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Debating WAR

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#121 twinsfan34

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Posted 21 August 2014 - 07:44 PM

Good discussion. I'm a 'stats' guy. Love WAR for the weighted system it offers. I'm not quite on board for how the metrics are kept for defense (UZR) just yet. 

 

As many others pointed out, positional weighting can really put a player in a very good light when the position is particular weak for that year. e.g. Donaldson, Gordon.

 

For those who don't think Gordon is a good defender - the guy impresses the crap out of me. One hop off the fence, no hesitation, on a rope, right on the bag. Time after time. He probably turns 60-70 doubles a year into singles or 7-4 put out. If he was a catcher, his 'pop time' would be under 1.4 secs (for catchers, pop time is pitch from ball received to 2B). Heyward also...a 6'4" galloping ghost. Basically a faster Ken Griffey, JR. (also tall, at 6'3"). Now are their values as high as they should be for WAR? I don't know. I don't think so. But they are elite defenders from the eye test. 

 

SABR doesn't like the SB...but I do. I wish there was a better way to metrically track going 1st to 3rd base on a single to the outfield for a runner. Stuff like that. To be an elite SB player, e.g. 50+ SB talent at 90%+ success rate is going to cause more damage than most metrics will currently track.

 

I like war, but you have to appreciate linear weights, weighted outcomes, and so forth to get at all excited about WAR. If those don't give you a mental 'up' then WAR won't. I'd then resort, for just being impressed with defense for what it is and then, for hitters, go with OPS+. 


#122 notoriousgod71

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Posted 21 August 2014 - 07:56 PM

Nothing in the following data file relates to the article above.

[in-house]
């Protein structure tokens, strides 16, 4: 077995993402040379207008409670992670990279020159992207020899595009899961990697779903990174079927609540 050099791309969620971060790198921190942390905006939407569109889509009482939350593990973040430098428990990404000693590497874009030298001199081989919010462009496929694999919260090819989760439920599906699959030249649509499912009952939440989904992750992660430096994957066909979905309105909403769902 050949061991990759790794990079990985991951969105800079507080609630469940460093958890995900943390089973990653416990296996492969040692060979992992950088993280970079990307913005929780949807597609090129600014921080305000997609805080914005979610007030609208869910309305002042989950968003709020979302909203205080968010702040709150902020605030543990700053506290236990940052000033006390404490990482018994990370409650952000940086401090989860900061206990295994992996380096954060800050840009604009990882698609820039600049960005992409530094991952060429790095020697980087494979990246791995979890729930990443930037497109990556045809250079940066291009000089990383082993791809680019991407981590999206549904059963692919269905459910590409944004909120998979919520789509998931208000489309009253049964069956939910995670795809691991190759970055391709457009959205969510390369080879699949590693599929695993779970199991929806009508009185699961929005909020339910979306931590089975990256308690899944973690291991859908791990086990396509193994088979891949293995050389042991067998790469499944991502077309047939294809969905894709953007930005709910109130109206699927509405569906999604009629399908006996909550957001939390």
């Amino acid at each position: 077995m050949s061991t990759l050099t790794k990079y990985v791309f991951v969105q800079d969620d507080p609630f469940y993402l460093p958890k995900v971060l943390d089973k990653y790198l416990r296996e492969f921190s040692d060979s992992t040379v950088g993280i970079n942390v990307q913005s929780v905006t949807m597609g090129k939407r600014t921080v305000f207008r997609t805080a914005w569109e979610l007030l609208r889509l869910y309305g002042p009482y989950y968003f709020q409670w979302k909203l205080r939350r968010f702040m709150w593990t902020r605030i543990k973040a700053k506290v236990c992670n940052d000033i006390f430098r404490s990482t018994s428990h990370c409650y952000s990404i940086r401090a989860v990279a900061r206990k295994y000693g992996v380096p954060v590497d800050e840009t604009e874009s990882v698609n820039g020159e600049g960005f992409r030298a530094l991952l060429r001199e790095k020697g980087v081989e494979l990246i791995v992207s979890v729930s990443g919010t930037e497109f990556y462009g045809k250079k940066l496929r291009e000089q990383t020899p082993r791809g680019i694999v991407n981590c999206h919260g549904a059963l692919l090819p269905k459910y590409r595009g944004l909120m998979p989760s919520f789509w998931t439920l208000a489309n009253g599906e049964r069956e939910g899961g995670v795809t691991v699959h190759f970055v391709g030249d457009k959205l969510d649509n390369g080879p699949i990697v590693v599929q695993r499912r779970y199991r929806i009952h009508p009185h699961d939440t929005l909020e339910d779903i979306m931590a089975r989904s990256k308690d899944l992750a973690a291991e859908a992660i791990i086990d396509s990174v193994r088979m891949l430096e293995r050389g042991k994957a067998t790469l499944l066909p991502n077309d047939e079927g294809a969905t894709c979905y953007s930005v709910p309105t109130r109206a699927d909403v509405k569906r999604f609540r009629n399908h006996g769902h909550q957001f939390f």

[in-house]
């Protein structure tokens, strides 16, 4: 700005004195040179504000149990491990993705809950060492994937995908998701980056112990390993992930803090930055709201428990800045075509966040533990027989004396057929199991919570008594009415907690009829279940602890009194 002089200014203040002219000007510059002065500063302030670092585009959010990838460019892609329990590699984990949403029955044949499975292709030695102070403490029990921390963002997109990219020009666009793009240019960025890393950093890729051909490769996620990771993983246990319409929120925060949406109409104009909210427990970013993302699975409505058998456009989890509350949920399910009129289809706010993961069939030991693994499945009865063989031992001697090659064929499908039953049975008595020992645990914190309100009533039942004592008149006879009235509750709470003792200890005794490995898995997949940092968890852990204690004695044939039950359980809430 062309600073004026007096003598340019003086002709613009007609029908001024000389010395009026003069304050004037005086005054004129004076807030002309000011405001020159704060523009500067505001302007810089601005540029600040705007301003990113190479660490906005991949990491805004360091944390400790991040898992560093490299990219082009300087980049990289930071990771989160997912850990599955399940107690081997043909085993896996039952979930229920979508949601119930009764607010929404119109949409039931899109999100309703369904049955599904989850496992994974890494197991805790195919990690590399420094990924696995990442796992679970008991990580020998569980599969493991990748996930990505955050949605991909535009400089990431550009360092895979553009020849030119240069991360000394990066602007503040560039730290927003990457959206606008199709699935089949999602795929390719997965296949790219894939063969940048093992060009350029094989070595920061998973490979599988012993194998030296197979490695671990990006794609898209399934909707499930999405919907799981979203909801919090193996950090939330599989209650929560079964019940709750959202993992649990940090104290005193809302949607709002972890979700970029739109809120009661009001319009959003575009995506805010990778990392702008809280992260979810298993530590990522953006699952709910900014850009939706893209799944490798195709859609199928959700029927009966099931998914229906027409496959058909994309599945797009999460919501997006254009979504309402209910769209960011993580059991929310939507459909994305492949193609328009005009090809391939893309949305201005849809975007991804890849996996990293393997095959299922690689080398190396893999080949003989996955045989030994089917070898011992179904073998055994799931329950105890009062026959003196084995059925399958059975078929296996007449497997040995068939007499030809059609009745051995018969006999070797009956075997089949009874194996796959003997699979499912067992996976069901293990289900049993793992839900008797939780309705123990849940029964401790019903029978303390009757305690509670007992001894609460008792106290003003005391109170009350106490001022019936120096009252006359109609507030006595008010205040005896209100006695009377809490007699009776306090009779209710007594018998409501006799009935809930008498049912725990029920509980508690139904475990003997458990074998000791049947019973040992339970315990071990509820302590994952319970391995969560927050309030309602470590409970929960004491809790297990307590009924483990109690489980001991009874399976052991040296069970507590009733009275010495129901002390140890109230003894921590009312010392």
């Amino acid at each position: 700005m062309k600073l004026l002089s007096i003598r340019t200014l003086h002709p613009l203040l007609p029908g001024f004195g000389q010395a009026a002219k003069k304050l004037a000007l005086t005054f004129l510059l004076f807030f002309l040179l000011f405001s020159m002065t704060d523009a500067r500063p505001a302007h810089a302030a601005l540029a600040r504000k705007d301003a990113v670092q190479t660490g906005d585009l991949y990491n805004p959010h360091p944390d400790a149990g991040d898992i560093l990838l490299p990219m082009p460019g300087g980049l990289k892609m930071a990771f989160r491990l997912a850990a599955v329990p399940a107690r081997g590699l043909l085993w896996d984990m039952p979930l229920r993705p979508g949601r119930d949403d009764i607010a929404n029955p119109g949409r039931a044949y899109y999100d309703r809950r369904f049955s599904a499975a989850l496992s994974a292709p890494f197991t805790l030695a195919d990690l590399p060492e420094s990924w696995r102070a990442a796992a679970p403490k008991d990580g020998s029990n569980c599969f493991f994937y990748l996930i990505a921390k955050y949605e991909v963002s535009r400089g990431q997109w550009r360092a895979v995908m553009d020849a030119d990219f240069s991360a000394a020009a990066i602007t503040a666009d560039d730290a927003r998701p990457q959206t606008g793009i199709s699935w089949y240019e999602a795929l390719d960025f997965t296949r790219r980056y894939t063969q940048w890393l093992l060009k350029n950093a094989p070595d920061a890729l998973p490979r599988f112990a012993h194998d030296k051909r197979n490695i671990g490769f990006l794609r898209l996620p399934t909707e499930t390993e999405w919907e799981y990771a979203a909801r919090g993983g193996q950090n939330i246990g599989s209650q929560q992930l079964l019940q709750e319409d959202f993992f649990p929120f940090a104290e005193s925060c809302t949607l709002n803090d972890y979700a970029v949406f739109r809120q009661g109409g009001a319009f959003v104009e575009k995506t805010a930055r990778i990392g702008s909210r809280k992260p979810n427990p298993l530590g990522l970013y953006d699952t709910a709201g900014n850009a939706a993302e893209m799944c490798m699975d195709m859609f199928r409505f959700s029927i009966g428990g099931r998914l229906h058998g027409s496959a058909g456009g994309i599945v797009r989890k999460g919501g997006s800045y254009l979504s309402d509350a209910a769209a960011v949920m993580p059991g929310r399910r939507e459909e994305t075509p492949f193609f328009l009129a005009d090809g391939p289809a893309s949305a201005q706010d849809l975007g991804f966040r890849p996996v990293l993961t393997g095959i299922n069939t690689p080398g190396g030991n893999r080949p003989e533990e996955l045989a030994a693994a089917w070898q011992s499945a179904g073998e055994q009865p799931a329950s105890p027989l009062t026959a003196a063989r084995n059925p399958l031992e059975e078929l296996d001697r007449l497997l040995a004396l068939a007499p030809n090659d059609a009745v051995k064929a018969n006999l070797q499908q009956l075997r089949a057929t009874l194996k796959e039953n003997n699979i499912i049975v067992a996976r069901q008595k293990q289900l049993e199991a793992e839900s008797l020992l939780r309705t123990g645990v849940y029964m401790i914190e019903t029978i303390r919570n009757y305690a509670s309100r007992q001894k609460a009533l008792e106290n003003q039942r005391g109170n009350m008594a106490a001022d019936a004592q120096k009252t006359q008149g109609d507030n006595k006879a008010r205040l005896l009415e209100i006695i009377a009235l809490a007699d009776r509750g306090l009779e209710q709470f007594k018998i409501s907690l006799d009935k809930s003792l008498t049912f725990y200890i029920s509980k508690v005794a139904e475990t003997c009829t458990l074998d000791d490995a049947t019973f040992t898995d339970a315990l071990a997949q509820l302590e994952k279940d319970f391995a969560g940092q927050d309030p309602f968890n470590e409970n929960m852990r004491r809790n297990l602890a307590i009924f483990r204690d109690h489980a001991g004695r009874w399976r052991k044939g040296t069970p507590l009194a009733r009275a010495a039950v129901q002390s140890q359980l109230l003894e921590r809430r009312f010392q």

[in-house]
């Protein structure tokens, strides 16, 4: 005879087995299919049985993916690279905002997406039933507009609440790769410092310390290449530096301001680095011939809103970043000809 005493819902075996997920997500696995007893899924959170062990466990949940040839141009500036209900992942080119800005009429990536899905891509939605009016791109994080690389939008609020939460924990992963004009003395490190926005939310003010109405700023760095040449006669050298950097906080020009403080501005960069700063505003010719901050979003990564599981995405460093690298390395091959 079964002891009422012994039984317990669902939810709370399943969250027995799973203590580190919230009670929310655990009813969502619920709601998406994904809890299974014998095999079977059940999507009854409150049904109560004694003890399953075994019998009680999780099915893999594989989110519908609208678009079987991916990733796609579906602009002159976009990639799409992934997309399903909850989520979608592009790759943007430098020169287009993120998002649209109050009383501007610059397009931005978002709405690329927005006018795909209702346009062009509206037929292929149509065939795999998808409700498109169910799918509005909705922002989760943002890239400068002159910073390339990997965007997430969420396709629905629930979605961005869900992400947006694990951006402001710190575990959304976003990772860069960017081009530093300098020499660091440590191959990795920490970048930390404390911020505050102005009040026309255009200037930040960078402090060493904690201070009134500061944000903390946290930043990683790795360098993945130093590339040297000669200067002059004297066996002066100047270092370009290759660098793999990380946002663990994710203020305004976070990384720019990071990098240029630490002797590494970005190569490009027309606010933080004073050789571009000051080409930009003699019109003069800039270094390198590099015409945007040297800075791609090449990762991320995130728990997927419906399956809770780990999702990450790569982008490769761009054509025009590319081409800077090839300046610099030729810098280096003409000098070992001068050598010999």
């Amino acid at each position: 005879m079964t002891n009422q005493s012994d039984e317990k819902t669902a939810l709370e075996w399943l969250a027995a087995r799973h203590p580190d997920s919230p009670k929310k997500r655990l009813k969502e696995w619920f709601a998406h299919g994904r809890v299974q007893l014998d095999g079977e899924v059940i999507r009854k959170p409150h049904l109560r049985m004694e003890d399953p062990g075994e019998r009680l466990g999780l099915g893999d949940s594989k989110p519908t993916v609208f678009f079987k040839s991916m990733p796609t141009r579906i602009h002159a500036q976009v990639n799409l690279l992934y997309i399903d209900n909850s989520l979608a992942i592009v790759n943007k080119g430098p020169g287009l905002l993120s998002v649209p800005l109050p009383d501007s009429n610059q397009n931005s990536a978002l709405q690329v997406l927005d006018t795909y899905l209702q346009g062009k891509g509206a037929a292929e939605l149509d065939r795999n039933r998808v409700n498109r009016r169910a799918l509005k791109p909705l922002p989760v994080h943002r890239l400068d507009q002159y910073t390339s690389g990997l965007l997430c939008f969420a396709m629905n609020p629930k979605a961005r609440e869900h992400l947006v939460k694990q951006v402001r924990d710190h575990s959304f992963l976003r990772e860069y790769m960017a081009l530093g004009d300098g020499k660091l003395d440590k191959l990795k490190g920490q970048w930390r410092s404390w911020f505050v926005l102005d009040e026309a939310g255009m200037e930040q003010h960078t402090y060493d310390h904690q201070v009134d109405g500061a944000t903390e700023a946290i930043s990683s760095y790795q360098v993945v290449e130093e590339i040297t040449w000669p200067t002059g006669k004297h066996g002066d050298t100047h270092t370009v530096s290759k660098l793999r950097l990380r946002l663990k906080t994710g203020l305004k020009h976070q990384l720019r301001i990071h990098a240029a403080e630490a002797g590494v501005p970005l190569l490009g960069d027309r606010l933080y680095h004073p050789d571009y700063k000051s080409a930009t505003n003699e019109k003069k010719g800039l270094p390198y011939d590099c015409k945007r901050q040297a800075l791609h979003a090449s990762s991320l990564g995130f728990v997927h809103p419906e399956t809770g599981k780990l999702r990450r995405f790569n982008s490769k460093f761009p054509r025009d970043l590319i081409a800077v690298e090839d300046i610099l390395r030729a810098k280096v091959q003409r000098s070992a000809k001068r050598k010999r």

If you still believe in ERA, then a debate about WAR is going to accomplish nothing.

 

 

Probably just as accurate as WAR. That is to say, not very.

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#123 The Wise One

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Posted 22 August 2014 - 03:14 AM

Couldn't agree more. Very few things deal in binary yes/no.  Baseball fans have it easy with out/no out, hit/no hit, on base/not on base.  If people don't want to step outside the comfort zone of these binary statistics, no one is forcing them.

 

That said, nearly every science and statistical analysis cannot work on yes/no.  Everything is gray area and uncertainty (thousands of non-baseball examples out there, all of which are probably off-topic).  As a baseball example, I really liked the homerun vs. out comparison in the Fangraphs article you linked.  The result is binary (homerun/no homerun), but, if we want to apply this binary result to something more subjective (Davis's skill at hitting the ball), then we run into something that necessarily requires error bars.

The authors of these statistics gloss over the sampe sizes needed for reliability, and margin of eror. Once it is said into the blogshere, it is taken as gospel. BABIP is said to be random. I wish I could find the studythat said BABIPnormalizes after about 1000 innings for a pitcher. That is also about the time when all of the predictos of what the ERA will be matches the era of the pitcher. Molina saves 50 runs a year yet the staff ERA is not the best despite the quaity of ptchers. They  gloss over that there is little correlation on pitch framing and actual runs not being scored. Defensive metics I never looked at.

It is a racket. Pubish articles, get people to your website, make moey. Scientific, PFFFFFFFFFFFFFFFT.

 

Technology and baseball is a diferent story. The tools like trackman and pitch f/x provide real data 


#124 Mike Sixel

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Posted 22 August 2014 - 08:07 AM

Let us not forget the humble confidence interval, either.

 

Thanks, my brain was not working yesterday, that is the concept I was trying so hard to reference......btw, I kind of miss the weeping angels. I told my wife last weekend if we ever bought another house, I'd want at least one weeping angel in the backyard. She found it odd I'd want to constantly challenge myself not to be freaked out......